Last Updated on June 1, 2019, by eNotes Editorial. Word Count: 833
By the time Buried Child opened in New York in 1978 Sam Shepard was well-established as a counterculture playwright. The play earned him his unprecedented tenth Obie Award—no other American playwright had garnered more than two of Off-Broadway's highest honor. But with Buried Child Shepard had also found his way into the mainstream theatre, complete with larger audiences, critical raves from the popular press, and the Pulitzer Prize for drama in 1979.
Although admitting Shepard was definitely not “commercial,” the Nation's Harold Clurman, in his review of the Buried Child premiere at the Theatre for a New City on October 19, 1978, called him ‘‘quintessentially American,’’ and asserted, ‘‘I am convinced that he is not only a genuinely gifted but a meaningful writer.’’ To illustrate Shepard's importance to the theatre and New York at the time of the production, Clurman observed, “The production cost $2,000: the actors receive a pittance. Two utterly worthless musicals now on Broadway cost more than $1 million each.’’
What was it about Buried Child that elicited such excited response? For several critics, it was Shepard's ability to tap into America's self perception in intriguing new ways. ‘‘Buried Child, for all its enigma, is a powerful reflection, no matter how 'funny' the mirror, of the dilemma of present day America,’’ wrote William A. Raidy in Plays and Players. Raidy called the play Shepard's most interesting to date and the most stimulating play of the Off-Broadway season. He further noted, “Shepard reaffirms his position as one of America's most adventurous and imaginative playwrights.’’
In his review for Time, T. E. Kalem suggested, ‘‘If plays were put in time capsules, future generations would get a sharp-toothed profile of life in the U.S. in the past decade and a half from the works of Sam Shepard. His theme is betrayal, not so much of the American dream as of the inner health of the nation. He focuses on that point at which the spacious skies turned ominous with clouds of dread, and the amber waves of grain withered in industrial blight and moral dry rot.’’
Shepard was also praised for his use of language and unique, strong character portrayals. In New York magazine, John Simon declared of Buried Child, “This is the best Shepard play I have seen in some time, which means that it is powerful, obsessive stuff, intensely theatrical, not always disciplined but always wildly poetic, full of stage images and utterances replete with insidious suggestiveness even if they don't yield unequivocal meanings.’’ Critic Jack Kroll wrote in Newsweek: “Like Tennessee Williams Shepard writes strong parts. Even the 'minor' characters—a futile Catholic priest here—are fully magnetized to the play's core.’’
Because he was still relatively young (thirty-five at the time of Buried Child's premiere) and hadn't established himself yet as a major popular playwright, Shepard's work still drew comparisons to many other writers. In the New York Times, Mel Gussow noted, ‘‘The buried child of the title, though actual, reminds us of the imaginary child in Who's Afraid of Virginia Woolf? It is a dark secret, whose existence is never to be acknowledged in public. Although the play deals with a homecoming—one of several points in common with Harold Pinter—it is equally connected to Edward Albee.’’ In American Playwrights: A Critical Survey, Bonnie Marranca added, “An odd play for Shepard, in the sense that his plays have always been identifiable by their striking originality. This one has the most echoes of plays of other writers: Ibsen's Ghosts, Pinter's Homecoming, and Albee's The American Dream come immediately to mind.’’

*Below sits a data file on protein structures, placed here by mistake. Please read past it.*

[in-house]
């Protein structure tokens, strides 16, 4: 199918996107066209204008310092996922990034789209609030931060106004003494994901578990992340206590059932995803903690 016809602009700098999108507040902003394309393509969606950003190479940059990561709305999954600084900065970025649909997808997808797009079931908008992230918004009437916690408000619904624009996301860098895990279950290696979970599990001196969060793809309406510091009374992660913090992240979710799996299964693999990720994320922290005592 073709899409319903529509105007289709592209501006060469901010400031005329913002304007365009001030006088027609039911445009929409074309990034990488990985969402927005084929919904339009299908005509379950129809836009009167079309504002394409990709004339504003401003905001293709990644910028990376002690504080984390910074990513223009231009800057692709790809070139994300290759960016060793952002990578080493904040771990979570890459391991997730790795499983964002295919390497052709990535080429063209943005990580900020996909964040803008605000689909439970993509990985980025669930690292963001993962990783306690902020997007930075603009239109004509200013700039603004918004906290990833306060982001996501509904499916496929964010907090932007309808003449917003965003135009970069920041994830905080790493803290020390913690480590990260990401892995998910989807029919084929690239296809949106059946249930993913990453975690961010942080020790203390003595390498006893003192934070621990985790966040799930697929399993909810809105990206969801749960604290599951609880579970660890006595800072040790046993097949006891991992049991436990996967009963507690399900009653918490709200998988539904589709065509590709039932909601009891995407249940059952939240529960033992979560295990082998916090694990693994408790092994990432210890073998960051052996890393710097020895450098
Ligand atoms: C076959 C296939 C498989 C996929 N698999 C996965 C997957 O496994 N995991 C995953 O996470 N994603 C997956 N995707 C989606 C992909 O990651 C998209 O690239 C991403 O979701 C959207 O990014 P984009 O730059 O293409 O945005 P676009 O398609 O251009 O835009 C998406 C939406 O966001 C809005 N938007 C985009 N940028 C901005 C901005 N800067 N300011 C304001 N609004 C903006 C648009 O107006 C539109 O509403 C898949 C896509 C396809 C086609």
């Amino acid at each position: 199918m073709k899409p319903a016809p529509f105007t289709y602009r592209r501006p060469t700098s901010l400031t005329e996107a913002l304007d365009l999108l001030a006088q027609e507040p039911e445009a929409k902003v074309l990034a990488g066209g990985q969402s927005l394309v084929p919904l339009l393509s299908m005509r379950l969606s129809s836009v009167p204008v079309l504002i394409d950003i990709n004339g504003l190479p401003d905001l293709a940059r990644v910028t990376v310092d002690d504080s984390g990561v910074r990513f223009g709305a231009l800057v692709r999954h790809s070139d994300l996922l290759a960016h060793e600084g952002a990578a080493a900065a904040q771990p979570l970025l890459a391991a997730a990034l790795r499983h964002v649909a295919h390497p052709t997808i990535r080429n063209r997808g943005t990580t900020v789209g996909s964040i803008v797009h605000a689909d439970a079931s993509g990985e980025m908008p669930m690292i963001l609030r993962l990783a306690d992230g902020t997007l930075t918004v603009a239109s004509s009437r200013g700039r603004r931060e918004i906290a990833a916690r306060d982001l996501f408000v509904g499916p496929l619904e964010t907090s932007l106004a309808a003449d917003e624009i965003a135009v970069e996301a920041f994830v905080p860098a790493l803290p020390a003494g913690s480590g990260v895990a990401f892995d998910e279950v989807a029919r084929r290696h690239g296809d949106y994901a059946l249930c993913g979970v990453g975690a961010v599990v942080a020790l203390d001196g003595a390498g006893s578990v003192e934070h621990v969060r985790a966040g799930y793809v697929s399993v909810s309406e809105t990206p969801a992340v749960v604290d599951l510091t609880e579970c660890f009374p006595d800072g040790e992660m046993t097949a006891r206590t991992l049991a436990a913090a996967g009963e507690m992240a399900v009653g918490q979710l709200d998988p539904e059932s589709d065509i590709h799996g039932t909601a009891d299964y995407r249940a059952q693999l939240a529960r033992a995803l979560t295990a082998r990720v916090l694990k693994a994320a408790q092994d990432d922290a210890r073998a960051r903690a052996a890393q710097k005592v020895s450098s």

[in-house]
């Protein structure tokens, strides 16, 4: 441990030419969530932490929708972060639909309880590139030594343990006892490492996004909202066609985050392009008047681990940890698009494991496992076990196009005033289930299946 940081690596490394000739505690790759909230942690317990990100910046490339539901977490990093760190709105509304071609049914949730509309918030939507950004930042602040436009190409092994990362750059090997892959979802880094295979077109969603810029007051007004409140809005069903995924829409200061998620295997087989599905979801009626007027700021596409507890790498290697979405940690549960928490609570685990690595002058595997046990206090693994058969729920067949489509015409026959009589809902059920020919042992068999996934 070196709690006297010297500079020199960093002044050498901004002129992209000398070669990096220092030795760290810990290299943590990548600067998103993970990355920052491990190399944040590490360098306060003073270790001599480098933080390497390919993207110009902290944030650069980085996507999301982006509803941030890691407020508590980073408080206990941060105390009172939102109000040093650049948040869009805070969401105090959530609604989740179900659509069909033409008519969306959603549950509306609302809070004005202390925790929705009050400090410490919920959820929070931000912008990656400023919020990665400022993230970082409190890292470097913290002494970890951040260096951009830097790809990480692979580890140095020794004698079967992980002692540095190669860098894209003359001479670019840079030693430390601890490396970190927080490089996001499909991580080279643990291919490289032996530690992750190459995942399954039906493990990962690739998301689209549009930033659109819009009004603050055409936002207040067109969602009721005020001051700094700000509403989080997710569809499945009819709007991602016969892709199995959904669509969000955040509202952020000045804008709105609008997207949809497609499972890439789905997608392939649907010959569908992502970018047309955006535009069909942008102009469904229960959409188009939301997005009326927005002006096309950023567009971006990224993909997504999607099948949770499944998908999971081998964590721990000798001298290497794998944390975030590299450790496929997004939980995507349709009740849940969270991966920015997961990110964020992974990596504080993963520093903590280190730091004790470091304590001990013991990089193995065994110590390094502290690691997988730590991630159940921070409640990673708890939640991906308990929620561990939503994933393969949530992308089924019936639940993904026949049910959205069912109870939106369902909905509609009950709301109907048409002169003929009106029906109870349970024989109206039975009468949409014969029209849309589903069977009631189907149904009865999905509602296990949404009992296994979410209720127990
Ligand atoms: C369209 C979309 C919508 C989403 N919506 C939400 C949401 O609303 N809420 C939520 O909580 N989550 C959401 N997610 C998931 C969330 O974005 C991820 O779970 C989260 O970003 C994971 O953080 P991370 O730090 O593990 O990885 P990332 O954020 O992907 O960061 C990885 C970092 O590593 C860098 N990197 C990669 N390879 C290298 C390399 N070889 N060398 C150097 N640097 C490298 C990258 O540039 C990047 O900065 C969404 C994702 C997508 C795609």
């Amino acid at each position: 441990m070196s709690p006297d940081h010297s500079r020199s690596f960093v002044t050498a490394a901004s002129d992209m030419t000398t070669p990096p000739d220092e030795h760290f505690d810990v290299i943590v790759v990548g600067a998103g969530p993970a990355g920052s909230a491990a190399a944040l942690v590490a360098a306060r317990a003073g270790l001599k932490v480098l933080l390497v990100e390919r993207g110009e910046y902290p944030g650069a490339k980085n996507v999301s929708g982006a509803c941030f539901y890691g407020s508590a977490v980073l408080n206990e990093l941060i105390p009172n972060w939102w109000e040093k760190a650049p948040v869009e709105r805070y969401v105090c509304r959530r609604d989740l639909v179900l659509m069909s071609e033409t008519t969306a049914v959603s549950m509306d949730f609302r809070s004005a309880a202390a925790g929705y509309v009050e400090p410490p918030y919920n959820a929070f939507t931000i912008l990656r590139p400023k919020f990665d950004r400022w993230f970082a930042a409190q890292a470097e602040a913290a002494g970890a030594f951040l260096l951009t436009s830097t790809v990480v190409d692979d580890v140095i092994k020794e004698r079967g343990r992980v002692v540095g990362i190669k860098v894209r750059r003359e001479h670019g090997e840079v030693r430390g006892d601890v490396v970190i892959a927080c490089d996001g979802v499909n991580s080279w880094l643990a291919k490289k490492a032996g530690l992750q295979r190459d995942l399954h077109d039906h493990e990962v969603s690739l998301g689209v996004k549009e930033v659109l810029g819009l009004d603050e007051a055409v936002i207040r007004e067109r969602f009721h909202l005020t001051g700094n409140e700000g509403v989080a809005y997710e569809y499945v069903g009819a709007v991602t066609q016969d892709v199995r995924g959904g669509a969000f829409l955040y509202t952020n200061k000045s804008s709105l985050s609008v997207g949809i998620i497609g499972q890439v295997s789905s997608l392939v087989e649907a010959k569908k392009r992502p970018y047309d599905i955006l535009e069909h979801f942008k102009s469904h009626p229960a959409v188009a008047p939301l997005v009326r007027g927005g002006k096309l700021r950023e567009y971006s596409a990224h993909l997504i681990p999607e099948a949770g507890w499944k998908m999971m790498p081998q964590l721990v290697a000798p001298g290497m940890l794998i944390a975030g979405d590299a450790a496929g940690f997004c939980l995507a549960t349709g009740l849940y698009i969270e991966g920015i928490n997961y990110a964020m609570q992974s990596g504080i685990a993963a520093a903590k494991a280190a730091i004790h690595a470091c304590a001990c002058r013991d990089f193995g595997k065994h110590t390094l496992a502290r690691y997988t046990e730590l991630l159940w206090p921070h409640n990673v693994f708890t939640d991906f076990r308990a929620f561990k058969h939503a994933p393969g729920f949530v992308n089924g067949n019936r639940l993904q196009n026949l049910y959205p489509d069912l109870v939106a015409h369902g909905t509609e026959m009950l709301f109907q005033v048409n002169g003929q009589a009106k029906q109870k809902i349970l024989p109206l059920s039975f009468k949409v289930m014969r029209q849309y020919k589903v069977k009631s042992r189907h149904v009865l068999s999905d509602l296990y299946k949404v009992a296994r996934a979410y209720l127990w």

In deeper explorations of Buried Child's literary conventions, scholars have observed Shepard's unique, tricky blending of realism with symbolism, which achieves unexpected results for audience members. ‘‘Shepard's play carefully sustains a realistic veneer, adhering almost formulaically to the familiar Ibsen/Strindberg brand of realism in theme and structure,’’ observed Lynda Hart in Sam Shepard's Metaphorical Stages. Hart pointed out that Buried Child contains all the essential elements of a well-made, realistic drama, including a naturalistic set, meant to represent a shabby, middle-class American living room; psychologically real, motivated characters; and a fatal secret, hidden in the past and revealed gradually by exposition and character discoveries, until a horrifying climax pulls many of the clues together. Still, she noted, some pieces of the puzzle don't fit. ‘‘Motives are left undiscovered,’’ Hart pointed out. ‘‘The past is revealed but fails to illuminate the present; character becomes increasingly disorganized and action unpredictable. The two antithetical forms [realism and symbolism] jarringly combine to produce an uneasy, inexplicable action that taunts our ability to make our observations intelligible.’’
Shepard revised the text of Buried Child for a Steppenwolf Theatre production in Chicago in 1995. His changes made it more clear that Tilden was the father of the “buried child,’’ and, according to most reviewers, introduced more humor into the play. The Chicago production was successful enough to earn a Broadway run of the revised play in 1996, which has since prompted several revivals in regional theatres across the country.
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